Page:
By Eugene Bosini from GreenBos
While it’s true that the South is plagued by sandy soil it is a common misconception that you can’t grow vegetables in what sometimes looks like building sand. Growing healthy vegetables is both satisfying and rewarding and with a little bit of care and attention you will be surprised at how much you can get out of a small veggie patch. And children love to watch things grow! Not to mention how good things taste that come out of your own garden.
I would recommend growing in slightly raised beds made about a meter wide. That way you grow in a contained area that you don’t step in as vegetables don’t grow well in compacted soil. Get creative, use old wood, chopped down alien trees, wine bottles!
It will take a bit of hard work initially but once you get a balance in your chosen vegetable growing area it becomes easier as you go. Funnily it’s easier to grow veg in the rainy winter months than in summer although your choice is limited to the winter veg.
First off choose your patch with care. Vegetables need at least five hours of sun a day, more if possible. A vegetable garden of about 5x5m is a good size to start with. Wind is also an issue. The more protected your area is the better. There is nothing as soul destroying as having a crop wind whipped to bits just as it’s getting ready to harvest.
Clear all weeds, dig a spade depth into the soil and remove all roots. You do have to add more compost than you think. I would go on one bag per square meter, two if possible. The more rotted organic material you can get your hands on the better. We can assist you at the nursery with what compost to use. Fork the compost into the soil and add any nitrogen based fertiliser you can get your hands on. Vegetables are nitrogen hungry. Chicken pellets work well which you can get from any nursery, they come in various brand names. If you have a worm farm or your own compost use as much as you can but in my experience homemade compost is never enough for your vegetable patch, you are going to have to buy in. Wet the soil well once your preparation is done.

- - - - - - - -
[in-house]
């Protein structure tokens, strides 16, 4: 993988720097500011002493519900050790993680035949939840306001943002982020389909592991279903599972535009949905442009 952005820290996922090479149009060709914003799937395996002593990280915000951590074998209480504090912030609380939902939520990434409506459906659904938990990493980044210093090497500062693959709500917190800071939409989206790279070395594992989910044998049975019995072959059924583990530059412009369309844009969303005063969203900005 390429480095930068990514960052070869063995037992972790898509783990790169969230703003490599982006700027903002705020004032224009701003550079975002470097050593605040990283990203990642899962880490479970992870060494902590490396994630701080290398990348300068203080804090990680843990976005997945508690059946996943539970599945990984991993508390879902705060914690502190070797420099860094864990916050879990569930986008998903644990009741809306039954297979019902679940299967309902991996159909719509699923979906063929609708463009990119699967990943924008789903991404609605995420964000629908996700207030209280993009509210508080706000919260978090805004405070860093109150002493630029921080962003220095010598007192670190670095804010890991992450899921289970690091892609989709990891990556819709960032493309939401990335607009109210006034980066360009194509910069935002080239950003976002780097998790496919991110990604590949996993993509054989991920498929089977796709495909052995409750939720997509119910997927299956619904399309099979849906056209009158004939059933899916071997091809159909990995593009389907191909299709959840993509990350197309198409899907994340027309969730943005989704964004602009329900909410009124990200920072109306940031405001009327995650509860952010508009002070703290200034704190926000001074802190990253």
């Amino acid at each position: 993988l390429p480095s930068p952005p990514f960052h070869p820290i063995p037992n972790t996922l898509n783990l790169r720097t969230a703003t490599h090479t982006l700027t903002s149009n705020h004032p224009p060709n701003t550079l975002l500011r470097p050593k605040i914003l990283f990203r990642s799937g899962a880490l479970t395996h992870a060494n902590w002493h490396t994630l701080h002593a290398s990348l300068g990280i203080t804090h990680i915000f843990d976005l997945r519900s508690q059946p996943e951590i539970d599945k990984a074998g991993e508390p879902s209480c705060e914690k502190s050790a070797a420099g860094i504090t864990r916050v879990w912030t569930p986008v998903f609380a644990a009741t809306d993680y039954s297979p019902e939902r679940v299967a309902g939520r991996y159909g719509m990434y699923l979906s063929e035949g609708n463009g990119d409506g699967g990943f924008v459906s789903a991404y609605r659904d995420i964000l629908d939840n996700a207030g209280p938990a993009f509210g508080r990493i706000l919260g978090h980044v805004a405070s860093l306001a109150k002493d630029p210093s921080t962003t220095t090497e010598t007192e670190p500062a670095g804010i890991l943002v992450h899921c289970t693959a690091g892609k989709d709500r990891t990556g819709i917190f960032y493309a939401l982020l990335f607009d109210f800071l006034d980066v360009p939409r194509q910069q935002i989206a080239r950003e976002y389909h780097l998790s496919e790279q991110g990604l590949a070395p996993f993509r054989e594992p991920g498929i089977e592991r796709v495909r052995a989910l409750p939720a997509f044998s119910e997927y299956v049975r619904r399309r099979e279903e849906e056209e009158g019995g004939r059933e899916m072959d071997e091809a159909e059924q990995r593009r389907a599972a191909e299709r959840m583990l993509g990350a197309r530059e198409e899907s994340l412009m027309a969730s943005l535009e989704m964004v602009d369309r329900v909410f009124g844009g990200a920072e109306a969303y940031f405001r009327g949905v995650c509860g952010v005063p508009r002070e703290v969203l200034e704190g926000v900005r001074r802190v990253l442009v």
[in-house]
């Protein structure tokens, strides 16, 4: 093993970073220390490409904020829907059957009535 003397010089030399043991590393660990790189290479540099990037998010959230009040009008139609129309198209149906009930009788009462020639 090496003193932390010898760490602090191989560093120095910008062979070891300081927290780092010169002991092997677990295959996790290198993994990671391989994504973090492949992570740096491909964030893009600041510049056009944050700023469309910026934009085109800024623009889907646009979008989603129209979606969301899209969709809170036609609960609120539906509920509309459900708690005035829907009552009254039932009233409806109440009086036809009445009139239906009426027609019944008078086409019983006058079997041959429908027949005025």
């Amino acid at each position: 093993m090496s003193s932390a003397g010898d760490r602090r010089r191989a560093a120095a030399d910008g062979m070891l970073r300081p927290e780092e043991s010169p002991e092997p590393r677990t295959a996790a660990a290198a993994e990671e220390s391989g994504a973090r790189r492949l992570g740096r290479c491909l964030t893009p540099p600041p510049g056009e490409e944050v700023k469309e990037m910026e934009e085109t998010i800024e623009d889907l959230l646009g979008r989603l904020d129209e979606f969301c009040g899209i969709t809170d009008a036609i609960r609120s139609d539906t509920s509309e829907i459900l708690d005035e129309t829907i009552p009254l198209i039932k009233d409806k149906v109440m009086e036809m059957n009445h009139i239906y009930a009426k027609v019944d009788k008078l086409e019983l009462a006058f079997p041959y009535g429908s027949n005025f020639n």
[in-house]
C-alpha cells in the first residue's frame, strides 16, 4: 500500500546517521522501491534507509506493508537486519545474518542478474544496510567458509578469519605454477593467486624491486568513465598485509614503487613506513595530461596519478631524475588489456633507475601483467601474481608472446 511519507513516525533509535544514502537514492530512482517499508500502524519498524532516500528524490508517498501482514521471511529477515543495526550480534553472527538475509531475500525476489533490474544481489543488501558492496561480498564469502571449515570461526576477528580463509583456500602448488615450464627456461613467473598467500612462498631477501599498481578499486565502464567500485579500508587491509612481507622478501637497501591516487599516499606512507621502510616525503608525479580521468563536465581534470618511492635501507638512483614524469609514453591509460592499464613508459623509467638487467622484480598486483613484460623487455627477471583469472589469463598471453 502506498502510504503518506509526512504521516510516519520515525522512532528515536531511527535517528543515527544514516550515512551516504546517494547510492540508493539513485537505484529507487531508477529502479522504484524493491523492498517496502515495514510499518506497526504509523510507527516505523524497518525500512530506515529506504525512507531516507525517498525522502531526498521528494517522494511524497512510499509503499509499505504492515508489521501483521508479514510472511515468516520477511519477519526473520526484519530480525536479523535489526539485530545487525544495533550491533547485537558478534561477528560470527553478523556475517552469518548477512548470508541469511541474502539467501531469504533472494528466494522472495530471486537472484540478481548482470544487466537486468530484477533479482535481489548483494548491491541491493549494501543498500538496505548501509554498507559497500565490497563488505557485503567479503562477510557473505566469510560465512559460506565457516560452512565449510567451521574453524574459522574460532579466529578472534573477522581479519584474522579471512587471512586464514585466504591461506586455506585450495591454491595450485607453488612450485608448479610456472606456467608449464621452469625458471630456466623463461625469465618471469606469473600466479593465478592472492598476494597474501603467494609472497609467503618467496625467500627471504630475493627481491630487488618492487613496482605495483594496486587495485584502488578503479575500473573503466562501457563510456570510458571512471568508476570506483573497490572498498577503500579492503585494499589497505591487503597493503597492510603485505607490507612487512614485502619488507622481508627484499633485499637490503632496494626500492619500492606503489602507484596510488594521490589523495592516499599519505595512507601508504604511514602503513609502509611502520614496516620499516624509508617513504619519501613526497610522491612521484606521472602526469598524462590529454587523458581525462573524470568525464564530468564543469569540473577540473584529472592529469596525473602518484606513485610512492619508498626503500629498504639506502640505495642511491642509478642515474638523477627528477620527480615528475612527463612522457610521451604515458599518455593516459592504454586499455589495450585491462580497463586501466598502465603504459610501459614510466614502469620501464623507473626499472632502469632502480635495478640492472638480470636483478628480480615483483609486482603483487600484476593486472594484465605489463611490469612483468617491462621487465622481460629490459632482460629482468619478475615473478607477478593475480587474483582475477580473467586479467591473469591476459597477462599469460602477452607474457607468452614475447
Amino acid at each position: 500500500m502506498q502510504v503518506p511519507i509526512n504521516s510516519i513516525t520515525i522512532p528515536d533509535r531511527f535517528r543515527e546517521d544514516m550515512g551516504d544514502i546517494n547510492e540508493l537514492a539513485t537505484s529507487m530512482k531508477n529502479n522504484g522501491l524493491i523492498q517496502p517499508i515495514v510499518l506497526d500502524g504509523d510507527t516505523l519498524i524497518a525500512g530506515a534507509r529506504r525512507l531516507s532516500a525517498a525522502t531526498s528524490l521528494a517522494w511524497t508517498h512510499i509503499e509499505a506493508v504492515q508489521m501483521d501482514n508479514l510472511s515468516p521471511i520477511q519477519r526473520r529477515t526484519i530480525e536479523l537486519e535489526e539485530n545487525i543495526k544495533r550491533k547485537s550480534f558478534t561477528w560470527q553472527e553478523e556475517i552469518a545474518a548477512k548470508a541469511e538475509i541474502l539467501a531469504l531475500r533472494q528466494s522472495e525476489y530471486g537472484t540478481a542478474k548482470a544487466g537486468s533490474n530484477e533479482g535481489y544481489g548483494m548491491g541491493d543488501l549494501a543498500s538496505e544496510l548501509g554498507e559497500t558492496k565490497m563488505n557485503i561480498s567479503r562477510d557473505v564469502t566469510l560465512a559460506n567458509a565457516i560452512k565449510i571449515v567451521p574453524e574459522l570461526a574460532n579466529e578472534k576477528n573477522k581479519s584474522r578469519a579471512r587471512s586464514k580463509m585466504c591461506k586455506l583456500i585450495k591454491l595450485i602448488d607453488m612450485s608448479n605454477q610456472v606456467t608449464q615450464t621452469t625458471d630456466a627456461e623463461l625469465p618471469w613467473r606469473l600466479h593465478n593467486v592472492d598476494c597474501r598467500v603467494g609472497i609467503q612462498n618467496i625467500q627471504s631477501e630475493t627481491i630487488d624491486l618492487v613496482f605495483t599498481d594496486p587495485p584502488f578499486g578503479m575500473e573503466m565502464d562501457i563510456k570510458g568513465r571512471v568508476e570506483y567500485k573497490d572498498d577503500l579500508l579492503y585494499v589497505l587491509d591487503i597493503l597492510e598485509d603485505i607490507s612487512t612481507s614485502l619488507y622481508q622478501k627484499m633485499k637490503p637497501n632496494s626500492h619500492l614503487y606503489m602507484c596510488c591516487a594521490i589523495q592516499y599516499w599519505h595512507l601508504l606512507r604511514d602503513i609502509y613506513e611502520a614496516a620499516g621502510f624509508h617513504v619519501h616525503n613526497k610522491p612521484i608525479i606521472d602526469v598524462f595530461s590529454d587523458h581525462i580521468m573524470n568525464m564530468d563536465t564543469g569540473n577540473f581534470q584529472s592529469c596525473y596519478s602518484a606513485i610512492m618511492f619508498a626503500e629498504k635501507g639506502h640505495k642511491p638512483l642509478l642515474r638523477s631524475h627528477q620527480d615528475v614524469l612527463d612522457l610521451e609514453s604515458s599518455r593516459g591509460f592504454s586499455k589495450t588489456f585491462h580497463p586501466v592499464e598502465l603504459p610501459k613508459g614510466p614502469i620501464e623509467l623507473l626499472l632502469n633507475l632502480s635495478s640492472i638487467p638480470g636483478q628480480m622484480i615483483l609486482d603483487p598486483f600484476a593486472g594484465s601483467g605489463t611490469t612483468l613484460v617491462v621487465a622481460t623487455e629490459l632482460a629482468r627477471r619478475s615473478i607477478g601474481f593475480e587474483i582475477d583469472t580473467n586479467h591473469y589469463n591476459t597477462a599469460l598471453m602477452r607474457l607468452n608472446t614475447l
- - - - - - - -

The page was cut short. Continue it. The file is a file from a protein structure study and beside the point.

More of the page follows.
Things to grow this time of year are: all the brassicas, cabbage, kale, cauliflower, broccoli and brussel sprouts. Carrots, beetroot, potatoes, lettuce, beans, peas, onions, garlic and all of the herbs besides sweet basil which thrives in heat. Carrots and beetroot I grow from seed. The rest I get good quality seedlings as it speeds up your crop by months. Again we can help you get seedlings and seeds.
While usually watering is not necessary in winter vegetables need to be irrigated. Three dry day will have an adverse effect on your crop. Under watered vegetables become hard and bitter.
Once your veg is growing nicely in your sandy soil, keep an eye out for pests! Bugs and worms love vegetables and can cut a crop down in days. Snails and slugs are a plague to be dealt with promptly. While there are pesticides that can deal with this I try to adopt a holistic approach to pest management. I will deal with organic pesticides at a later stage.
Deep south soil is poor and spreading a thick layer of mulch over the ground as your vegetables grow will improve your yield crop after crop. It also will start the process of no dig gardening. A process by which you feed the soil from the top down, as nature intended. Worms and bacteria will move the nutrients down into the soil substrate without the need to dig it in. After a year or two of heavy mulching your solid will be black and rich. A good mulch also inhibits weed grows. Something I haven’t mentioned yet is that you are going to have to weed, weed and weed your vegetables. One year of letting seeds set translates into three years of heavy weeding!
If you have any question or would like any advice please pop into our nursery. Someone is always there to lend and hand and chat about growing your own vegetables. We always have produce growing there in our raised beds.
Good luck and happy growing!
Eugene Bosini is the owner of GreenBos Indigenous Nursery and Landscaping.
Contact GreenBos for some friendly advice and excellent work.